Several Coffee County residents are suing their respective former landlords accusing the property owners of using “bizarre and brutal tactics outside the law to throw people out of their homes.”
The Legal Aid Society of Middle Tennessee and the Cumberlands is representing the five tenants in separate civil cases against the landlords.
In each lawsuit the former tenants accuse the landlords of constructive eviction, intentional infliction of emotional distress, breach of the covenant of quiet enjoyment, trespass and violation of the Tennessee Consumer Protection Act.
A lawsuit is only one side of a legal argument.
Former tenants Lala Partin, Joseph Brockington and Nancy Benton are suing B&B Properties in Manchester.
Partin's suit follows several incidents in October.
“He went to the box outside and turned off the main power breaker box and locked it,” Partin said of her landlord. “Every time he did anything I called the law.”
She continued, “They told me he had a right and they didn't want to take a report of it.”
As part of Partin's case she claims B&B Properties employees illegally turned off her electricity three times and the water one time within the six months she lived in a mobile home owned by the company.
In October, the Legal Aid Society reports it obtained a restraining order to force Partin's former landlord to reconnect her utilities.
“As long as he gets away with it,” she said. “You always have to look over your shoulder.”
Partin a mother of six children also accuses her former landlord of entering the mobile home without her permission, physical intimidation and threatening to have her children removed from her custody by the Department of Children's Services unless she dropped the pending litigation.
Joseph Brockington and Nancy Benton are also suing B&B Properties.
According to the couple's lawsuit, in January 2011 the company shut off electricity to their mobile home in sub-freezing temperatures because of a dispute about a utility bill. The lawsuit alleges their former landlord shut off the electricity three times in three days.
“It was one thing after another,” Brockington said. “It was harassment, cutting off the power and threatening our neighbors if they offered us help or any kind of shelter.”
Brockington and Benton said it was so cold without electricity in the mobile home they were forced to live in their car with their pets.
“We think anyone who has a problem like this should talk to someone in the legal profession,” Brockington said.
Benton continued, “He cannot treat people so inhumane you can't do that.”
When reached by phone Barry Parker, Jr. of B&B Properties told Nashville's News 2 he had not been served all the complaints against him. He said he wanted to fully review the complaints with his attorney before commenting.
He said he has nothing to hide.
Felicia Chesney is suing her former landlord Seth Alexander in Manchester.
In her complaint she claims Alexander shut off her utilities October 9th because he said she did not pay her rent in full. Chesney said she paid her rent, but her former landowner did not admit the error until October 13.
By that point Chesney, who was nine months pregnant, had moved out because there was no electricity or water.
When the tenant came to retrieve her belongings she said her landlord refused to give her the property until she paid him for the week she moved out of the mobile home while it was without utilities.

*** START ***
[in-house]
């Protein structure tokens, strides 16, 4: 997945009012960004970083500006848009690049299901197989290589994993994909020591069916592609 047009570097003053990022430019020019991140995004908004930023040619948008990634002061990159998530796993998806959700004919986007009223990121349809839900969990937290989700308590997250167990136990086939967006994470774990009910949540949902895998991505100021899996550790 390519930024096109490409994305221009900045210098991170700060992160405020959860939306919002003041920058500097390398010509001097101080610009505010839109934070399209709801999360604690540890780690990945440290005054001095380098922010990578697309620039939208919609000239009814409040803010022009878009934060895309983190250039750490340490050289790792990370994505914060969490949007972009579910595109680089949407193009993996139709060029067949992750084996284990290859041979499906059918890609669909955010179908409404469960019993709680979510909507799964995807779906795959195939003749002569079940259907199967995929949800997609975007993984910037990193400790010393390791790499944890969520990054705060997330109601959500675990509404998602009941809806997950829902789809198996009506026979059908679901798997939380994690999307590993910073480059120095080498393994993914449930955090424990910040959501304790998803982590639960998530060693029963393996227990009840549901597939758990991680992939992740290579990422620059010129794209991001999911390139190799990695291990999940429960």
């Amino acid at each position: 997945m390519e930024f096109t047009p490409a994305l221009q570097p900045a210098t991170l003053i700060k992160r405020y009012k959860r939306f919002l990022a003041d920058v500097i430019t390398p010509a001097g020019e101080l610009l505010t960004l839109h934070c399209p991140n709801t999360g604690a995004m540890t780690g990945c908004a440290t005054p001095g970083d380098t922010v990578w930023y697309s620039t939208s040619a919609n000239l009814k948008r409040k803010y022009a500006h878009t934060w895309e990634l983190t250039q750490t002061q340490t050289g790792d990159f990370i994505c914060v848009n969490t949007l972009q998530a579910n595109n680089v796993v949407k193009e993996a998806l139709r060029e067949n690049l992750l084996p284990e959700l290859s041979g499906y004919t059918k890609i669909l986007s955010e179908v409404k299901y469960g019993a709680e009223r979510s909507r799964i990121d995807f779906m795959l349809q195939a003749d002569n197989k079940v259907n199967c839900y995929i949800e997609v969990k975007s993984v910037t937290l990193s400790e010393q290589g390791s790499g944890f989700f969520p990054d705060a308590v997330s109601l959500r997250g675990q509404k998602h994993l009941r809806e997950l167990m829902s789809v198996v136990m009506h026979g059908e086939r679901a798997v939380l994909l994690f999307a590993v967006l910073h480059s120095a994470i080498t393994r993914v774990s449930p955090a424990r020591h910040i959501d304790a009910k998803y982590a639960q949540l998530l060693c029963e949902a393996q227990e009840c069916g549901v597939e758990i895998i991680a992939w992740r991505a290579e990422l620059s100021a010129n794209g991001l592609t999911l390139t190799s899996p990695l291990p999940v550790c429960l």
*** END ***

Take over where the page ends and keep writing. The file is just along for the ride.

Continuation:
“I asked him how are you going to keep me from getting my things?” She said. “He said I have ways and hung up the phone.”
Nashville's News 2 reached Alexander by phone. He said the claims made against him are fraudulent. He also said he would defend the claims against through the court system.
Attorney Salmun Kazerounian, an attorney for Legal Aid Society, is representing the former tenants.
“It's never legal to shut off utilities,” he said. “It doesn't matter how far behind they are on rent.”
He continued, “There is a legal eviction process that needs to be followed to evict someone from a house.”
Kazerounian said there are a number of incidents where landlords in Coffee County do not follow the legal eviction process.
“[Our clients] want landlords to be on notice,” he said.
In Tennessee, landlords must give a written eviction notice to tenants. Kazerounian said only after a judgment against the tenant is entered by a judge can that person be evicted.
“Only sheriffs and their deputies are permitted to forcibly evict tenants from their homes,” a statement from the Legal Aid Society said.
The statement also said Coffee County Sheriff's Deputies have refused to intervene when tenants have complained about the alleged violations of their tenants rights.
None of the mentioned lawsuits name the Coffee County Sheriff's Office, Sheriff Steve Graves or his any of his deputies as defendants.
“We have never let anyone harm anyone else,” Coffee County Sheriff Steve Graves said. “Legal Aid has made several complaints and it will be worked out in court.”
The sheriff also said deputies have given Legal Aid pamphlets to tenants and landlords when there is a dispute.
Sheriff Graves told Nashville's News 2 he consults with the district attorney's office to be sure all deputies follow the applicable Tennessee laws as closely as possible.
All of the mentioned legal cases are in various stages of the litigation process. Kazerounian said depending on discussions with the named defendants some cases could be resolved in days others could take months.
To look at full PDF images of the lawsuits click on each one under the “More on Web.”